Vietnam calls for expedited completion of East Sea Code of Conduct

By Hoang Thuy   June 16, 2021 | 06:02 pm GMT+7
Vietnam calls for expedited completion of East Sea Code of Conduct
Vietnam's Minister of National Defense Phan Van Giang. Photo by VnExpress/Giang Huy.
Vietnam called Wednesday for the early completion of an effective and practical Code of Conduct (COC) for the South China Sea towards ensuring peace and stability in the region.

Addressing the 8th ASEAN Defense Ministers' Meeting Plus (ADMM+) held online, Minister of National Defense Phan Van Giang said peace, cooperation and stability were key to regional security, but there were security threats that need to be dealt with sooner than later.

In particular, the East Sea, known internationally as the South China Sea, plays an important role in the global supply chain, Giang said, adding that relevant parties should cooperate with each other and carry out appropriate solutions to guarantee their legal rights.

"Vietnam believes all relevant parties need to strictly abide by the principle that conflict resolution is based on peaceful methods in accordance with international law, including the United Nations Convention for the Law of the Sea," Giang said, adding that an effective and practical COC for the South China Sea needs to be completed soon.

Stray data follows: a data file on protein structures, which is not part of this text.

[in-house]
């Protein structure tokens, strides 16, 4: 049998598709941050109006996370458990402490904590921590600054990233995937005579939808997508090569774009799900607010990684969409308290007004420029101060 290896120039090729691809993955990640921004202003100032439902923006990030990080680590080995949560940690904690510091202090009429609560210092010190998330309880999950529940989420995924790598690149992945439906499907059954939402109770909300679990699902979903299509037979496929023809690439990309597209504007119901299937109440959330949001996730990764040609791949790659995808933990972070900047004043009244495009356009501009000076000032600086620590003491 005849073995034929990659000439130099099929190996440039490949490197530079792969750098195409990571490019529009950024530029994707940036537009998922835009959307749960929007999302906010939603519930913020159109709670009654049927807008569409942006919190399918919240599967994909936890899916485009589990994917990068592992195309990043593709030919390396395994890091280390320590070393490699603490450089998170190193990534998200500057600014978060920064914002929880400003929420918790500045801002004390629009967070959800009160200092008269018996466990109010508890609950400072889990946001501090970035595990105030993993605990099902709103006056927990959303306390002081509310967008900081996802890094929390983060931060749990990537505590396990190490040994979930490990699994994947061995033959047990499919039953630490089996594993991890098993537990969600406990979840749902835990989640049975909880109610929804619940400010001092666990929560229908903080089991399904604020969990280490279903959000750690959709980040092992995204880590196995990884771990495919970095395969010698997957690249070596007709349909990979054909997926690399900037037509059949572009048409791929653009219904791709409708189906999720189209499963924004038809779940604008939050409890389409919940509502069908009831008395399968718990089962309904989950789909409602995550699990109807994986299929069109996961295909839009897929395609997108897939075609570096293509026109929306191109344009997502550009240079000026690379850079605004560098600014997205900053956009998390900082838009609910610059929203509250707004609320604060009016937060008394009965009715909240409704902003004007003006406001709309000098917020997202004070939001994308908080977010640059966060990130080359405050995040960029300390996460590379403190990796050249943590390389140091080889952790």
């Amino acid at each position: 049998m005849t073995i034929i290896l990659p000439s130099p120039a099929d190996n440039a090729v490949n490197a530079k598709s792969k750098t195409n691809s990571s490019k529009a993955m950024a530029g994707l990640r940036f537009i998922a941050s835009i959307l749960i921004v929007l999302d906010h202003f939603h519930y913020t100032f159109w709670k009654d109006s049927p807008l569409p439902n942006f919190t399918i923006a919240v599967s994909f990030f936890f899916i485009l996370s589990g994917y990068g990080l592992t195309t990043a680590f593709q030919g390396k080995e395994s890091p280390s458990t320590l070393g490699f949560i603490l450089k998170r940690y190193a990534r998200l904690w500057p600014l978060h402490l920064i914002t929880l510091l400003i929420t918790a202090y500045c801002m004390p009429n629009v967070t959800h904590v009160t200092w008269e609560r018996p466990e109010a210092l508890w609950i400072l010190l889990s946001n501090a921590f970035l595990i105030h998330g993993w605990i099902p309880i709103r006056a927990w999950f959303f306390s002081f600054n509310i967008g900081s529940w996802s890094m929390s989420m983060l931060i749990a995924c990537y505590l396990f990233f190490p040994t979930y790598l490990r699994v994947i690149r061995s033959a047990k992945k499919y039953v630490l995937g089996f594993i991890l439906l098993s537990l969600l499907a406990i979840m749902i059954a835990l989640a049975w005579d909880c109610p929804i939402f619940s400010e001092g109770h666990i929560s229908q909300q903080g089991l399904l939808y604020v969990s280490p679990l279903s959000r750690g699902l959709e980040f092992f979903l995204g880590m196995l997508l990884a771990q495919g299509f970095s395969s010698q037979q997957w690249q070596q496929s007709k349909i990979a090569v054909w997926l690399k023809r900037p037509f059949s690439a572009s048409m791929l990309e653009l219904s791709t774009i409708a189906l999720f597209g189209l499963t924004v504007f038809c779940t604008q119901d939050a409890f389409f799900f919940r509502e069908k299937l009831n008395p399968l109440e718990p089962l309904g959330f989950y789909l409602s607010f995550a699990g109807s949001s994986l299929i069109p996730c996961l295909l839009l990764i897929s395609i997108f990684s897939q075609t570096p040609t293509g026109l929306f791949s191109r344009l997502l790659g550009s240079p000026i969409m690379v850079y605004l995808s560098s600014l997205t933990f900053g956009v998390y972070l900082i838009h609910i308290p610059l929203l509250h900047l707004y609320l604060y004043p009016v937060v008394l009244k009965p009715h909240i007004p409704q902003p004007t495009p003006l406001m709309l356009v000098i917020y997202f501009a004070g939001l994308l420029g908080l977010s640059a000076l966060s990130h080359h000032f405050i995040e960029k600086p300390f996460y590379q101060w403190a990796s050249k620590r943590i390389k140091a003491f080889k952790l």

A screenshot of the 8th ADMM+ meeting held online and participated by 18 defense ministers from several countries, including Vietnam, on June 16, 2021. Photo by VnExpress/Hieu Duy.

A screenshot of the 8th ADMM+ meeting held online and participated by 18 defense ministers from several countries, including Vietnam, on June 16, 2021. Photo by VnExpress/Hieu Duy.

Authoritative forces at sea need to refrain from actions that escalate tension and complicate the situation, he said, adding that "fisherpeople need to be humanely treated under any circumstances at sea."

The ADMM+ issued a joint statement of 18 defense ministers, stressing the importance of maintaining and promoting peace, security, stability, prosperity, safety and freedom of movement at sea and in the air to tackle maritime security challenges and resolve regional sea issues.

The statement also acknowledged the existence of unprecedented security challenges like transnational cybersecurity issues and emergency medical issues, including natural disasters and the ongoing Covid-19 pandemic.

 
 
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